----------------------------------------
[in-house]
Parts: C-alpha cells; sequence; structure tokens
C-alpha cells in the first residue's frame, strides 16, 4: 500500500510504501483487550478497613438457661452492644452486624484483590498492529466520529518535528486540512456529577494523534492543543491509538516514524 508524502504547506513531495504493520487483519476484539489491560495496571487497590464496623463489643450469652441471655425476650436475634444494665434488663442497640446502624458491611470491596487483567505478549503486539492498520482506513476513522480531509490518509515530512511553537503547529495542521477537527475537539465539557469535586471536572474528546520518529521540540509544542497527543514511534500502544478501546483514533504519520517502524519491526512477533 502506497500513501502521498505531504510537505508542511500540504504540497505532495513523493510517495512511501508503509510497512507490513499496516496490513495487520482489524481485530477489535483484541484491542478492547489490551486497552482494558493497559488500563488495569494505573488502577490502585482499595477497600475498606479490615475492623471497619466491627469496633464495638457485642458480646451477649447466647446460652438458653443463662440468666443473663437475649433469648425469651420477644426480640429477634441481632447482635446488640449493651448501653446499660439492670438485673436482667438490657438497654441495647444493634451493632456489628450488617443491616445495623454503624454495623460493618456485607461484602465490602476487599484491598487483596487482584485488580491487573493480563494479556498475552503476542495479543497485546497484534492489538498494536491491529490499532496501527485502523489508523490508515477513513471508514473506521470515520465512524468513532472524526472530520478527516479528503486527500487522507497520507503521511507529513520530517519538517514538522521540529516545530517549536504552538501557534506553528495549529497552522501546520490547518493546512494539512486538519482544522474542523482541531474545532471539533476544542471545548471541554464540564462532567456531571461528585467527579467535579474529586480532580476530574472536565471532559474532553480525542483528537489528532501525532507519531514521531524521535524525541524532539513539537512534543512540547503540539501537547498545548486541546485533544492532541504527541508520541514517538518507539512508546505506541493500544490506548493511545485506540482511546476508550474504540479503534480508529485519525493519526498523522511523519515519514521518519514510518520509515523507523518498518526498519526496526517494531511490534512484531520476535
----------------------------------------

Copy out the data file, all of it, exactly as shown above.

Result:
[in-house]
Parts: C-alpha cells; sequence; structure tokens
C-alpha cells in the first residue's frame, strides 16, 4: 500500500510504501483487550478497613438457661452492644452486624484483590498492529466520529518535528486540512456529577494523534492543543491509538516514524 508524502504547506513531495504493520487483519476484539489491560495496571487497590464496623463489643450469652441471655425476650436475634444494665434488663442497640446502624458491611470491596487483567505478549503486539492498520482506513476513522480531509490518509515530512511553537503547529495542521477537527475537539465539557469535586471536572474528546520518529521540540509544542497527543514511534500502544478501546483514533504519520517502524519491526512477533 502506497500513501502521498505531504510537505508542511500540504504540497505532495513523493510517495512511501508503509510497512507490513499496516496490513495487520482489524481485530477489535483484541484491542478492547489490551486497552482494558493497559488500563488495569494505573488502577490502585482499595477497600475498606479490615475492623471497619466491627469496633464495638457485642458480646451477649447466647446460652438458653443463662440468666443473663437475649433469648425469651420477644426480640429477634441481632447482635446488640449493651448501653446499660439492670438485673436482667438490657438497654441495647444493634451493632456489628450488617443491616445495623454503624454495623460493618456485607461484602465490602476487599484491598487483596487482584485488580491487573493480563494479556498475552503476542495479543497485546497484534492489538498494536491491529490499532496501527485502523489508523490508515477513513471508514473506521470515520465512524468513532472524526472530520478527516479528503486527500487522507497520507503521511507529513520530517519538517514538522521540529516545530517549536504552538501557534506553528495549529497552522501546520490547518493546512494539512486538519482544522474542523482541531474545532471539533476544542471545548471541554464540564462532567456531571461528585467527579467535579474529586480532580476530574472536565471532559474532553480525542483528537489528532501525532507519531514521531524521535524525541524532539513539537512534543512540547503540539501537547498545548486541546485533544492532541504527541508520541514517538518507539512508546505506541493500544490506548493511545485506540482511546476508550474504540479503534480508529485519525493519526498523522511523519515519514521518519514510518520509515523507523518498518526498519526496526517494531511490534512484531520476535